Effective April 27, the University of Health and Allied Sciences (UHAS) deployed an online Learning Management System (LMS) to facilitate the delivery of knowledge products to students, in line with a revised academic calendar that has set aside April 27 to June 27 for the University to complete the semester using the new system.
The University was already on track to develop a robust online learning system, according to Emmanuel Obeng-Adjei, Chief Information Technology Officer; but faced with the abrupt closure of all educational institutions on 16 March due to COVID-19, the ICT Directorate acquired Moodle, an open-source Course Management System and assembled a core ICT team to fast-track the development, installation, configuration and customization of that software for UHAS. CITO said this new tool is useful “not only for off-campus use but could also be useful in reducing actual contact hours even when students are on campus.”
The team also developed a series of video tutorials for students, and another for lecturers, which have garnered more than 4065 views to date. Within the first two weeks of training (between March 31 and April 16), ICT sent logo-in credentials to all students and trained 135 lecturers on how to access and upload course content to the platform. 3265 users successfully logged on during this timeframe and sent feedback to the ICT team, who answered all questions and incorporated feedback into updating the platform before the 27 April launch date.
As of 4 May, ICT has recorded 3742 active users on LMS, comprising 3467 students and 267 lecturers, with six support staff. Of that number, nearly 96% (3582) have successfully accessed the system to date.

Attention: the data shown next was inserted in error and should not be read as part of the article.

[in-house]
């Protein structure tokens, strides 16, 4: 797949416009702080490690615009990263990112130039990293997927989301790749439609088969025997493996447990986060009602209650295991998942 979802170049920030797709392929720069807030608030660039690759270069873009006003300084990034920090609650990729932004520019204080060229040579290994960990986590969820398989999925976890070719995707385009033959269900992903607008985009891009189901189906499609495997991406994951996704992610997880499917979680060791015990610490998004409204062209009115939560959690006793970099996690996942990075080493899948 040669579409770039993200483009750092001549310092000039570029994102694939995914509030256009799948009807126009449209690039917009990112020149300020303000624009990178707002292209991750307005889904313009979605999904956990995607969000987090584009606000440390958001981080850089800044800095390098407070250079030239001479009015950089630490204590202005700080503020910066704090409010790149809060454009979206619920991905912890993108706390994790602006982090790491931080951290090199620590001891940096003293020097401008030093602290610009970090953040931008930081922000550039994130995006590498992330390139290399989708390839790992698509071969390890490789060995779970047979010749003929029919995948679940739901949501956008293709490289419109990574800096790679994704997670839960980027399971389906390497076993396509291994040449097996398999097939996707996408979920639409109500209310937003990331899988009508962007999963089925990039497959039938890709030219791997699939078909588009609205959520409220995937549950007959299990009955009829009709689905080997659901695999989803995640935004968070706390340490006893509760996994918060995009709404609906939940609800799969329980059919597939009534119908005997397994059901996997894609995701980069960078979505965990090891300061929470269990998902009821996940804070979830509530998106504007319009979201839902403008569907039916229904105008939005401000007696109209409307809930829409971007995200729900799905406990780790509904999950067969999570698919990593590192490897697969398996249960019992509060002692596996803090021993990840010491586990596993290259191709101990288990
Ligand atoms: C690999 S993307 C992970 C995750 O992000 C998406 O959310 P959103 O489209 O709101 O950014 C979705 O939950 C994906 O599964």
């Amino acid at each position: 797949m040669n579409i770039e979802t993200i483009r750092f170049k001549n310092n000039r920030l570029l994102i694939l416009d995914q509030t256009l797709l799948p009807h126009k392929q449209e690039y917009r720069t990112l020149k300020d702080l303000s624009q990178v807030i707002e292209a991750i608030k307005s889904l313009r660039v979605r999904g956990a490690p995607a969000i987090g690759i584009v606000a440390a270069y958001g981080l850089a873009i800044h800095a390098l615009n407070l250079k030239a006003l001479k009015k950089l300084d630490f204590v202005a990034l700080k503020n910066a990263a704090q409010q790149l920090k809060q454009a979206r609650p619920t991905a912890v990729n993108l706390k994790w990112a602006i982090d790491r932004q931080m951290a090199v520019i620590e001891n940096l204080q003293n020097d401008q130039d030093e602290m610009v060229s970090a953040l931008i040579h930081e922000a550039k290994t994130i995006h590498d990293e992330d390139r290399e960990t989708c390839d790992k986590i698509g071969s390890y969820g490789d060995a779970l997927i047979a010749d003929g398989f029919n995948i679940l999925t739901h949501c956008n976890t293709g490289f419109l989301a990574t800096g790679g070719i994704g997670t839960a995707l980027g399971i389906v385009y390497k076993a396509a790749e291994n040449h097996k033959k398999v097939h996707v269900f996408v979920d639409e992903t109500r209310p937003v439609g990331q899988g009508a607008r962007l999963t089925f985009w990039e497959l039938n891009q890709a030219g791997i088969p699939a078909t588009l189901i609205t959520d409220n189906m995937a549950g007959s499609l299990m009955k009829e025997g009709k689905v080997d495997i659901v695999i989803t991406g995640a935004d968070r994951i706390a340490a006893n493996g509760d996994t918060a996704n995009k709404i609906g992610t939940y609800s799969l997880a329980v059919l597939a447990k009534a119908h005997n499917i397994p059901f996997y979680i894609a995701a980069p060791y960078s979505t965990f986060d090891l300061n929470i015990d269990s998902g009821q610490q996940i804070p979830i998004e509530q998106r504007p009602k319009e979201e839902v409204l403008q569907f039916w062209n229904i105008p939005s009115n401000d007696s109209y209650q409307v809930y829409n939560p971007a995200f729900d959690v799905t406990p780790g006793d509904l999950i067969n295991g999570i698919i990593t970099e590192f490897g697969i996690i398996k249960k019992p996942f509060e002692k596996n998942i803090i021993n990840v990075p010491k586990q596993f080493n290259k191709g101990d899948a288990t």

Feedback from students and lecturers has been very positive. The SRC President, Abraham Norman Nortey, commended ICT and UHAS leadership for this initiative to enable students and lecturers complete academic work amidst the pandemic. He said, “Now that we have this compendium of intellectual information, we need to do our best to make the it work.”
ICT is working on granting access to other necessary users besides students and lecturers, and is also drafting an e-learning policy to regulate the use of this tool to facilitate its mainstreaming into teaching and learning processes at UHAS.
According to CITO, since developing this platform, his outfit has already identified several areas where efficiency in teaching and learning could be improved with e-learning. For instance, some courses currently being taught by different lecturers in different classes could be harmonized to eliminate duplication; many of the non-practical based courses could be delivered through e-learning; and several modules of the Access and Sandwich programmes could be migrated online.
ICT closely tracked all devices by user during the pre-launch phase, recording about 80% mobile phone usage. Three companies — Garnet, MTN and Vodafone — provide Internet service to the UHAS campuses. The Main Campus at Sokode has recently been beset with unstable access, which would be improved once the outdated radio links are upgraded to fiber. UHAS has contacted Vodafone, and the company is working on upgrading its technology; MTN has also been contacted to work on a similar solution.
In the meantime, MTN and Vodaphone have zero-rated access to several educational web sites to facilitate continued learning during the pandemic; other providers are also expected to offer their customers similar packages. UHAS is working on being included on all these lists.
The University has also contacted the National Information Technology Agency (NITA) and Electricity Company of Ghana (ECG) —which are mandated by the Government of Ghana to provide free Internet service to tertiary institutions — to activate a fiber link between some of the UHAS campuses, which would increase the University’s bandwidth from 155 MB per second to 1GB per second.
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